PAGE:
Enterprise Collaboration

Impact of Enterprise Collaboration on Productivity of Intangible Assets

Business case for speeding acquisitions and divestitures, value-chain innovations, enhanced customer value, and strategic sourcing of indirect spend with enterprise collaboration platforms (40 pages)


This paper provides an ROI payback model for business metrics, process automation benchmarks, and service-delivery requirements for coordinating the work of subject matter experts throughout the enterprise and among trusted partners of supply chains, distribution networks, and customer organizations

This paper examines a pernicious challenge for management: how to increase productivity of intangible assets. The figure below depicts our case — enterprise collaboration speeds long-term value drivers:

  • Acquisitions and divestitures that entail complex negotiations, sharing of documentation, and compliance with regulatory requirements for detailed reporting.
  • Value-chain innovation that emphasizes new product research, close collaboration with suppliers, and sharing hundreds of documents and images.
  • Enhanced customer value that relies on extensive collaboration and information sharing with customers.
  • Strategic sourcing that brings competitive bidding and standardized detail reporting to historically “dark” or rogue procurement in the technical services or marketing communications supply chain.

We show how the higher productivity of knowledge workers that contribute to these value drivers speeds the value creation process of the enterprise.

GISTICS’ research of best practice among early adopter and mainstream users of collaboration technology reveals significant economic gains:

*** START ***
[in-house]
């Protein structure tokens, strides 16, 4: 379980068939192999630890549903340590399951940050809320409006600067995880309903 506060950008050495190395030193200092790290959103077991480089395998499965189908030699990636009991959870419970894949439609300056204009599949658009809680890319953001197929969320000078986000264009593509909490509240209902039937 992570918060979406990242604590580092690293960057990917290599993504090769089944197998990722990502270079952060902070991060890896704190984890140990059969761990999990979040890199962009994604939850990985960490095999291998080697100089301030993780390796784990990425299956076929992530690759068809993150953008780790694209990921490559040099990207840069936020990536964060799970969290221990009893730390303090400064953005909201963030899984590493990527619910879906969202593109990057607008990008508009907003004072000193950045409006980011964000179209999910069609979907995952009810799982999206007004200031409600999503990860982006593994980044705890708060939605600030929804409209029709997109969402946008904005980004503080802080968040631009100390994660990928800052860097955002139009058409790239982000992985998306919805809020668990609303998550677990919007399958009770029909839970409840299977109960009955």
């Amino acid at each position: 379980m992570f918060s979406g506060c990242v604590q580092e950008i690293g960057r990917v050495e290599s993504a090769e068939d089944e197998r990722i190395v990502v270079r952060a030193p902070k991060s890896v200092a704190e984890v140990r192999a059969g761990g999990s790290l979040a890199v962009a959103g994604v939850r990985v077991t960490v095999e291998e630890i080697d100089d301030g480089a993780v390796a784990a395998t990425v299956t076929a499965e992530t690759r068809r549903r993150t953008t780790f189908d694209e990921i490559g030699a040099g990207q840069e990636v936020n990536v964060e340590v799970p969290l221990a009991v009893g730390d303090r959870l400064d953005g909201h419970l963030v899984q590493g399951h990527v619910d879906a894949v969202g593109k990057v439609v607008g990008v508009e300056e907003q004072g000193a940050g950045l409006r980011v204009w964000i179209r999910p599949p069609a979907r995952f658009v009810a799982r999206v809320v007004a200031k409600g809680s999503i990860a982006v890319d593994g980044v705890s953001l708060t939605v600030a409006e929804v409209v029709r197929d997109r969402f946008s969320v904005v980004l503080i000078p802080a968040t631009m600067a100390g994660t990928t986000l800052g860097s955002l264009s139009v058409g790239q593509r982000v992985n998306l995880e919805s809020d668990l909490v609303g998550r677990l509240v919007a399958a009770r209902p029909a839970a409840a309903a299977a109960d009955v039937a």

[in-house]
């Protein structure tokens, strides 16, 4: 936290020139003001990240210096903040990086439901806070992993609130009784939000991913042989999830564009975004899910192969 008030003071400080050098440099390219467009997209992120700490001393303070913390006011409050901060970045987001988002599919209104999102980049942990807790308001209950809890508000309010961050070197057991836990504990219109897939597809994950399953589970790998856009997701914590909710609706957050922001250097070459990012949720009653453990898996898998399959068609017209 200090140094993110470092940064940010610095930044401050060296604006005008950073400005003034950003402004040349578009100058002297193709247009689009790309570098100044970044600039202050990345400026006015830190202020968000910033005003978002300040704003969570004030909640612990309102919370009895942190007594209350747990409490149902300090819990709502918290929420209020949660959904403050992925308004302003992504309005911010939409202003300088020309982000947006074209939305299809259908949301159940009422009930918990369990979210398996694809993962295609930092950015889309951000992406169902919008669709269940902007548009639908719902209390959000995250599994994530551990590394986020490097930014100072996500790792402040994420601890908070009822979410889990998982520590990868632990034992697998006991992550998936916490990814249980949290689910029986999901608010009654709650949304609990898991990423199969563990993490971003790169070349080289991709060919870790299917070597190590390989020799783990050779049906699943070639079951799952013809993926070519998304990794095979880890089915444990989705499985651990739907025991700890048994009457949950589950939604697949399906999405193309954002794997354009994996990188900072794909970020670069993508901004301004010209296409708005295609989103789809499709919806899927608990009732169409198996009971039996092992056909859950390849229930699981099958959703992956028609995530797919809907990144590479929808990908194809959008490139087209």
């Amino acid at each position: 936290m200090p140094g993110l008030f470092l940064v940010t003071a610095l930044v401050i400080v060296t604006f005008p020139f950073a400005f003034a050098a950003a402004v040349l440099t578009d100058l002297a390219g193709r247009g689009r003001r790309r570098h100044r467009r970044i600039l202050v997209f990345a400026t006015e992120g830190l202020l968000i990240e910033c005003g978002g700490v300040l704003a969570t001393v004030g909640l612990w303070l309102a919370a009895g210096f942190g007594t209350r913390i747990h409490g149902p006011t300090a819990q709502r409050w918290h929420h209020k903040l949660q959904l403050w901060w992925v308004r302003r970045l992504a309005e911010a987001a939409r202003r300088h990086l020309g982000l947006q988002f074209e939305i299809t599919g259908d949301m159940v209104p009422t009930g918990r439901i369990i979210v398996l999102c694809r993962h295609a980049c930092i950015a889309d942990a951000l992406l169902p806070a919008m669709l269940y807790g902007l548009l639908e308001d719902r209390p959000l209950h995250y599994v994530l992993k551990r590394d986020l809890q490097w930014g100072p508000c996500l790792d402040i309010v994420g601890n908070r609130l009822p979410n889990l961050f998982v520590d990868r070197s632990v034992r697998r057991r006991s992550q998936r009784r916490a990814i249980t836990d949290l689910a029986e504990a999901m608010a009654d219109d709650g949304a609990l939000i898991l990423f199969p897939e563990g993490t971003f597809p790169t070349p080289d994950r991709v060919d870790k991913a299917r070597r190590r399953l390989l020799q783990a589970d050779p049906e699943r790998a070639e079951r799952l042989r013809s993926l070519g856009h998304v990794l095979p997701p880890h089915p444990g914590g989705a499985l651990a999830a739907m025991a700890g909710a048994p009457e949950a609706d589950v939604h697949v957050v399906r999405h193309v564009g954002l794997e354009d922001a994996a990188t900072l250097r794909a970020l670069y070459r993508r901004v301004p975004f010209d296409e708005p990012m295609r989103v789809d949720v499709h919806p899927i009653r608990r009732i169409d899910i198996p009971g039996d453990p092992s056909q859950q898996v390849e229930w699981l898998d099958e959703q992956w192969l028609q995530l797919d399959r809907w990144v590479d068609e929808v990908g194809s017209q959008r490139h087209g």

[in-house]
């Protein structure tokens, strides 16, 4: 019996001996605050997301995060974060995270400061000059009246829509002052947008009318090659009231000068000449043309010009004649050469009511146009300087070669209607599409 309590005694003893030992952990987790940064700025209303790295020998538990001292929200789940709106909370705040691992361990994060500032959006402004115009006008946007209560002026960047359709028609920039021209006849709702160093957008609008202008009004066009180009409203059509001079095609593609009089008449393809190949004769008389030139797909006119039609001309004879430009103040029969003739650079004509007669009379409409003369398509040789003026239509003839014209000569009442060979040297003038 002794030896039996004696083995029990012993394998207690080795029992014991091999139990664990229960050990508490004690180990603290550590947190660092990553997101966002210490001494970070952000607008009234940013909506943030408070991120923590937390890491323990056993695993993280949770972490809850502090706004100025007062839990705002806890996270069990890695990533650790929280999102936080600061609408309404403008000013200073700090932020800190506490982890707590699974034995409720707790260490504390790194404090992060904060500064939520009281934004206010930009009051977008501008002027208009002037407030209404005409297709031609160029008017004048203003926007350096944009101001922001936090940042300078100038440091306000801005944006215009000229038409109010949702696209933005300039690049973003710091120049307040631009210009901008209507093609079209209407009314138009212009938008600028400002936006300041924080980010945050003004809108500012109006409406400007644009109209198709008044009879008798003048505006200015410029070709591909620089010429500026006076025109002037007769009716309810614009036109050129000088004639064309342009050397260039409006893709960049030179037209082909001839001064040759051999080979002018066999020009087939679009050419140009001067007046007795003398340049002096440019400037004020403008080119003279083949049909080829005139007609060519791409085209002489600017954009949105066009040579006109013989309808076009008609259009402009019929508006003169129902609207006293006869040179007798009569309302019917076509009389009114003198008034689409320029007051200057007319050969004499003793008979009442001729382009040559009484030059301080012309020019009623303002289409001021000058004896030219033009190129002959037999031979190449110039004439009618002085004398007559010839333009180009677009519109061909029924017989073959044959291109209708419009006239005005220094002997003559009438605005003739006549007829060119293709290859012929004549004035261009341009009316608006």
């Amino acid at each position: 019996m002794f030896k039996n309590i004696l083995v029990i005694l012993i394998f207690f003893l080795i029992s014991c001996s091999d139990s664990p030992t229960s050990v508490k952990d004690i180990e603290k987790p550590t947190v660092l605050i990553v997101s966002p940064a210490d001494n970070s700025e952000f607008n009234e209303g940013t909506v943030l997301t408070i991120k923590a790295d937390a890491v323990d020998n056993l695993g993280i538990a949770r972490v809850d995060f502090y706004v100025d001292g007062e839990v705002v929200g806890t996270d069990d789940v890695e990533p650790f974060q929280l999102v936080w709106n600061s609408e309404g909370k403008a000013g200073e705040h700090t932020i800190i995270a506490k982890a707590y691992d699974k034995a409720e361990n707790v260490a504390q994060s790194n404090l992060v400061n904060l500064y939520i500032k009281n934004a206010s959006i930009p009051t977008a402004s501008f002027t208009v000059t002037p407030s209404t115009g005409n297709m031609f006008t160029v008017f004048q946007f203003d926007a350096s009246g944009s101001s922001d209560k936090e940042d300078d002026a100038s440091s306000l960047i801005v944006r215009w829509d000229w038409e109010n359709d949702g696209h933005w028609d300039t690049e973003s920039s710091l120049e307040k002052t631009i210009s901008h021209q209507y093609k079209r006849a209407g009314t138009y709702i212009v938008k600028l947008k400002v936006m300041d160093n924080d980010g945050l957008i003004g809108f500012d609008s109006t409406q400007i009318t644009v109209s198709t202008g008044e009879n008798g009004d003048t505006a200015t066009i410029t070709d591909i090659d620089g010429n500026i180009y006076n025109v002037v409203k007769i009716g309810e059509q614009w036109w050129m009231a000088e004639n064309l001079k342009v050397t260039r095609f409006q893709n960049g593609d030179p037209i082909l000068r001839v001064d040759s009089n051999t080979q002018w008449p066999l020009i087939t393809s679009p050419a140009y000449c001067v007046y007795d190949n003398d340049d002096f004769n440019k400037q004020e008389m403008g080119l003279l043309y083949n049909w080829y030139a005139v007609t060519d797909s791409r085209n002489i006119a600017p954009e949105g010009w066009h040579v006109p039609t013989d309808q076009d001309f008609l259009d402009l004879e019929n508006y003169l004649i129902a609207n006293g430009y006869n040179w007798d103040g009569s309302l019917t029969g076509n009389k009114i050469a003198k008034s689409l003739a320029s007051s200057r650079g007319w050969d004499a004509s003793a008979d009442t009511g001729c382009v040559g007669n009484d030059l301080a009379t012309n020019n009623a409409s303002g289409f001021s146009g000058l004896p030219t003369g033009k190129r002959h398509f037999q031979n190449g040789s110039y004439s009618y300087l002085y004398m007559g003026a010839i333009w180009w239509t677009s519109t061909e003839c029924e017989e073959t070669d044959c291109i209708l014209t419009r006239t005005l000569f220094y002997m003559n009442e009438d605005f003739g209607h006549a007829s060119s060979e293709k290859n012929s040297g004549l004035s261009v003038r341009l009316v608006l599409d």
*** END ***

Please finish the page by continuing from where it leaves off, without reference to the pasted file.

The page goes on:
• Dramatic reduction of time delays and missed handoffs among geographically disperse teams—“improved communications and process management.”
  • Corresponding acceleration of project cycle times—“deals done faster.”
  • Revenue enhancements from faster time to market and fewer mistakes—“extra selling days freed up by process-completion efficiencies.”
  • Higher quality team outputs that result from reuse of best-practice templates and processes—“governance of practices and focus on business results.”

GISTICS’ activity-based research correlates these economic gains to the following factors:

  • Rapid formation of communities of best practice around each strategic, long-term value driver.
  • Secure integration of networks of experts with distinct phases of a project lifecycle.
  • Low total lifecycle costs for the provisioning of collaboration services to project teams.
  • Federated reporting and rollups from all provisioned collaboration teams and practices.

This paper supports these conclusions with detailed activity-based payback models, detailing labor and cost savings, cycle-time gains, and revenue enhancements from four payback scenarios:

  • Merger acquisition of a manufacturing operation, providing a source of $32.5 million in new revenue.
  • Development of a new automotive transmission, saving $8.9M in costs and resulting in incremental revenue from cycle-time gains of $49.2 million.
  • Collaborative solutioneering of an architectural and engineering firm, generating $4.7 million in savings and $4.1 million in additional revenue.
  • Global product launch for a consumer packaged goods firm, saving $15.2 million in hard and soft dollars costs and creating $35.6 million in new revenues that result from faster time to market.


Increasing the productivity of intangible assets of the enterprise starts with better reporting for the enterprise’s strategic, long-term value drivers.

In practical terms, this means standardized reporting processes, enterprise-wide rollups of project activities and results, and uniform activity data.


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